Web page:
Supporting vs Helping

Recently, I joined a virtual support group for dementia caregivers on Facebook. I did this for a few reasons.

  • 1) An honest desire for support. While I do have a few friends and family members who will listen to me and offer a kind ear, it’s very different than talking with people going through their version of the same thing you are. Even though my eldest sister was our Mom’s caregiver for years, the last year or so of which was colored by her growing dementia, I feel as though I’m dredging up things she’s working to get past when I discuss it with her.
  • 2) A hope to be of service. While getting help is terrific, nothing is more fulfilling than actually being of help to someone in need.   In this group, I figured I would be able to reach out and touch lives with compassion and love.
  • 3) Lastly, I wanted to expose the group to the fact that a dementia or Alzheimer’s diagnosis is not the inarguable death sentence that many (most) doctors will tell you it is.   Jacquelynn is recovering from this diagnosis, and so can many of them, potentially.

The first two of these goals have been met and were almost instantly upon joining. This is an extremely compassionate and empathetic group, and everyone is always eager to offer love, advice, and prayers wherever needed.

However, I have been frankly shocked by the responses I’ve received upon mentioning the possibility of recovery. Yes, a couple of people have asked for details and links, but by and large, I’ve encountered everything from indifference to criticism and vitriol. I’ve had comments deleted and gotten “angry” emojis.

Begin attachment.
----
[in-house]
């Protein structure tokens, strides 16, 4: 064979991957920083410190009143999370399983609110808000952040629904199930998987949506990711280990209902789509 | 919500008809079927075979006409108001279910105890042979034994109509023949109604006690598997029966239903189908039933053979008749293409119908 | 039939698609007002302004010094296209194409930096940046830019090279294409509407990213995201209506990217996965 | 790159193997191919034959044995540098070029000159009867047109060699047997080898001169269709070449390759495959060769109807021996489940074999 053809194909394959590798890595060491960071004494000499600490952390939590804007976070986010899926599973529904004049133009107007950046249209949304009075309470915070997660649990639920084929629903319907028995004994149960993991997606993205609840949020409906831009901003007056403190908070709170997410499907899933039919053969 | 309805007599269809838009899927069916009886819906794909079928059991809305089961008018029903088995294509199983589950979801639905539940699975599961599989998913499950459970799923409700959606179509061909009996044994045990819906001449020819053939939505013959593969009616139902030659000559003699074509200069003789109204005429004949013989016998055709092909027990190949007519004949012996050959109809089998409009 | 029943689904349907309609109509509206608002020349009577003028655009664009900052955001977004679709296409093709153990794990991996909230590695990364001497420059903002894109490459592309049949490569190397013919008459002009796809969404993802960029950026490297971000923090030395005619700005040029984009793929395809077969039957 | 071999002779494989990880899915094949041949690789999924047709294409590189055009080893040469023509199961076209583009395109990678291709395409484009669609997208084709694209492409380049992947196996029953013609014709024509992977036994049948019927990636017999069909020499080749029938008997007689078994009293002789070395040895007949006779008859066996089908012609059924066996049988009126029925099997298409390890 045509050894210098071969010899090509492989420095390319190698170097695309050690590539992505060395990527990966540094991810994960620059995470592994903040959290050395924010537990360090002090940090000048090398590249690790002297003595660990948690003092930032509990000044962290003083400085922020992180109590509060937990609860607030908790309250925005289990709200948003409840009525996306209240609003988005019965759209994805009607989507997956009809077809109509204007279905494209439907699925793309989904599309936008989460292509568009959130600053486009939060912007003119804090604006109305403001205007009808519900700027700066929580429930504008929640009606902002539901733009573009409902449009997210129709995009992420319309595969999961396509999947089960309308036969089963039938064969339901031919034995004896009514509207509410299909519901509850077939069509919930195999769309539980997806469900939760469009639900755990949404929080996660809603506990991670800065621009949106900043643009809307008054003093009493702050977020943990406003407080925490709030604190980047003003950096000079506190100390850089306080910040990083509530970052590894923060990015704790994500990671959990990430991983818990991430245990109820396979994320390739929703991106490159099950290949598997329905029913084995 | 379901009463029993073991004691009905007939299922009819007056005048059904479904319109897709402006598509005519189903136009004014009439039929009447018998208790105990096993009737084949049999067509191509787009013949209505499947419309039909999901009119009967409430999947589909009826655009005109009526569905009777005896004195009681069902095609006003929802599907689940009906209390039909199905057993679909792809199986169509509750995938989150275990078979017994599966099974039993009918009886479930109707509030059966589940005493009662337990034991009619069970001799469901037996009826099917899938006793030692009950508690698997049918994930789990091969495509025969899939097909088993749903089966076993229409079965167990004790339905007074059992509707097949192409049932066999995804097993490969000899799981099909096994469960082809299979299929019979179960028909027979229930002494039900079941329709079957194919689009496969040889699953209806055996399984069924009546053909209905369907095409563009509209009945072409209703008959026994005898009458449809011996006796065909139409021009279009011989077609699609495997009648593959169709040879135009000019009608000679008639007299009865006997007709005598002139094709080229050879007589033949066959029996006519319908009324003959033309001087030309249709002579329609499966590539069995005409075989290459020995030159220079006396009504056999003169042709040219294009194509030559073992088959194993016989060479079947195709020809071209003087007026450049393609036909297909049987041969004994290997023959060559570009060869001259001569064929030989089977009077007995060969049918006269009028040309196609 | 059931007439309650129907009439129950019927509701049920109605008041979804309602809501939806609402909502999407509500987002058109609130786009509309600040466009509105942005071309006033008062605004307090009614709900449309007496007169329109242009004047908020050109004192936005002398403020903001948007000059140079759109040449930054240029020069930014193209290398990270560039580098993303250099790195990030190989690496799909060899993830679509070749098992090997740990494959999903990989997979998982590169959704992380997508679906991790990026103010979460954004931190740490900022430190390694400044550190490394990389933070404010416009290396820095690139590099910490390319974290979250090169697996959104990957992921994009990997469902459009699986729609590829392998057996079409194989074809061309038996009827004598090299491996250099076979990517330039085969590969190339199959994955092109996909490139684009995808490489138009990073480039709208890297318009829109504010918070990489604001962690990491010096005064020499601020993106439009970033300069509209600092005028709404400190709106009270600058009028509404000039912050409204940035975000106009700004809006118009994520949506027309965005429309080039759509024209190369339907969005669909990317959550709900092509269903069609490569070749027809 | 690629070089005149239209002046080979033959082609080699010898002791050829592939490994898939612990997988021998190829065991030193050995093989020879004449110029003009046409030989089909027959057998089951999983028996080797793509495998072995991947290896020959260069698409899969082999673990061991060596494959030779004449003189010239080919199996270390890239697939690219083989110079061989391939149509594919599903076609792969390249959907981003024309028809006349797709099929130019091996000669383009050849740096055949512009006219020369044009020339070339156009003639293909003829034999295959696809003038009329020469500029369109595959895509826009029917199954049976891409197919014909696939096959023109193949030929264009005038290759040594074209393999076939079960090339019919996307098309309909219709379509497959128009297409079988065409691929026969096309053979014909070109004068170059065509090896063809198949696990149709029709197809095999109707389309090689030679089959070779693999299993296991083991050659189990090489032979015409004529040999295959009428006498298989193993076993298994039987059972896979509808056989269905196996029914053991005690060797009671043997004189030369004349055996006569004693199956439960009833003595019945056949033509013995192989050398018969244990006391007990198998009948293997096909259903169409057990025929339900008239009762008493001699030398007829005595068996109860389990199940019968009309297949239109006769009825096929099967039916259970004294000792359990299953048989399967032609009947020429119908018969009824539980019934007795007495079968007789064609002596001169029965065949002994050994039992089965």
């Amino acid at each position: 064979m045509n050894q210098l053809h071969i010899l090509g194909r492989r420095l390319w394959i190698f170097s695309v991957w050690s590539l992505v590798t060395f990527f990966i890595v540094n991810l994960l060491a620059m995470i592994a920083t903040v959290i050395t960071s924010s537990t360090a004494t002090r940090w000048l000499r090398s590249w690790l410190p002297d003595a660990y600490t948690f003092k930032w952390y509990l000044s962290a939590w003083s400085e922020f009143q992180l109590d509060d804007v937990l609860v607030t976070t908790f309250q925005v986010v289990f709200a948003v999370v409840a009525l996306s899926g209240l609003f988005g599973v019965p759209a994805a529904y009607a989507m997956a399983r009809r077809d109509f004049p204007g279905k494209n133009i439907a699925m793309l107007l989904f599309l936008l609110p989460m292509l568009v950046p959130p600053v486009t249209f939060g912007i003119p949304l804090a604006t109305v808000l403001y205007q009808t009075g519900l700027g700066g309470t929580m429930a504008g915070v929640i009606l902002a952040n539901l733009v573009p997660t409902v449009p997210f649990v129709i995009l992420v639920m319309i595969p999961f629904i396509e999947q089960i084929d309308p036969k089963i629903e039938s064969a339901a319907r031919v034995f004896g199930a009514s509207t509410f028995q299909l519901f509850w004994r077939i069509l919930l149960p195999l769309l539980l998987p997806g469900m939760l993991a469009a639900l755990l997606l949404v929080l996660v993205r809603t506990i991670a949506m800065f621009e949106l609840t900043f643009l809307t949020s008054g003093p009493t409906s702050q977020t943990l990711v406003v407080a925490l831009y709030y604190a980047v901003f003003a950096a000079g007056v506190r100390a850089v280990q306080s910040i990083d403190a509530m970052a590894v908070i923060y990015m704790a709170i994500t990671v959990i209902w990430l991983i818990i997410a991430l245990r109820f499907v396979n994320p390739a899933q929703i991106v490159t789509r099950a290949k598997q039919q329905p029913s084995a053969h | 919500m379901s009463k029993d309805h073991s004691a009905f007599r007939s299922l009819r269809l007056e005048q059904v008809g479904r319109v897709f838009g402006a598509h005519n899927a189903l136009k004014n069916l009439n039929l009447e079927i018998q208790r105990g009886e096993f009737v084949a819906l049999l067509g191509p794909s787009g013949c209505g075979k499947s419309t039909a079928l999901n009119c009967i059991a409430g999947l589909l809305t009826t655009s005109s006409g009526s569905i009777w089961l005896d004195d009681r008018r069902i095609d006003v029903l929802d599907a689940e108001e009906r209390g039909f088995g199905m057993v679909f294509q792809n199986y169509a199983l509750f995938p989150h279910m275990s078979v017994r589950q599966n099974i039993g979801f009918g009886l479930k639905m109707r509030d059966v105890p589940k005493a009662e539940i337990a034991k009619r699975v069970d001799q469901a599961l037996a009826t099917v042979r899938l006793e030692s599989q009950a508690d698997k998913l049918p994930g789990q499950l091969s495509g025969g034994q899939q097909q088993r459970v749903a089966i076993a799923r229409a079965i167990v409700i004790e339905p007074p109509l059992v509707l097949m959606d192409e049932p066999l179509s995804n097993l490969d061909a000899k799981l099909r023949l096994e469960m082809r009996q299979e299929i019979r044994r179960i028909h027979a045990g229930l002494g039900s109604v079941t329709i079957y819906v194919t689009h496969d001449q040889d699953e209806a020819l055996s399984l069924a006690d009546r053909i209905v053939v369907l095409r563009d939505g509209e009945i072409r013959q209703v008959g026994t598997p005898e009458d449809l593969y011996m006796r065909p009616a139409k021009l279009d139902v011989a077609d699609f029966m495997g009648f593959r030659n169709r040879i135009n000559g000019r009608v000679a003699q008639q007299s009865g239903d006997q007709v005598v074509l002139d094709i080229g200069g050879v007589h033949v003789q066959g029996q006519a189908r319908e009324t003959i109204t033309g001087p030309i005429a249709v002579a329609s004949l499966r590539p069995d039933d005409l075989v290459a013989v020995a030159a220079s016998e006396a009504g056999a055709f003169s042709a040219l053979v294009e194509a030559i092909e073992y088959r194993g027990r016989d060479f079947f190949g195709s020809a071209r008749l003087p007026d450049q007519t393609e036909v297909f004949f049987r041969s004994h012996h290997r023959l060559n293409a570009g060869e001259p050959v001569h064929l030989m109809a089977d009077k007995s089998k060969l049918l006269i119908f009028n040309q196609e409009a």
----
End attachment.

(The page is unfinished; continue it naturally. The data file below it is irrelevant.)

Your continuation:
Why?

This experience brought to mind something that happened just after Jacquelynn and I returned from Savannah after our first appointment with Dr. Ross to get her started on the Bredesen Protocol. I have a close friend who is caregiver for her mother, also an Alzheimer’s patient, although much farther along than Jacquelynn was. When this friend saw the list of supplements we had been prescribed, the response was a disbelieving “THIS IS FOR ALZHEIMER’S?”, and I haven’t heard directly from them since, save in rare and curt response to something I post on Facebook.

At first, I thought perhaps I had said or done something wrong, but it occurred to me that it probably wasn’t me. While I don’t for one second think they or anyone else wish ill for Jacquelynn, I do think it possible that they reject the idea of recovery for several reasons.

One of those reasons may be guilt. Perhaps they feel they missed something and feel as though they’ve let down their loved one by not researching alternatives.

Another possibility is fear: I spoke to a dear friend recently whose friend has a mother recently diagnosed with dementia. The very concept of restricting her mother’s diet and working to help her is anathema to this woman. Her mom has a terrible sweet tooth, so restricting sugars is out of the question.   Out of whose question?   Are you truly so desperately afraid to upset your mother that you’d rather just let her wither and die, possibly over several years serving as her only caregiver and destroying your life as well, than to at least make an effort? Survival is work, for God’s sake, even for the healthiest among us.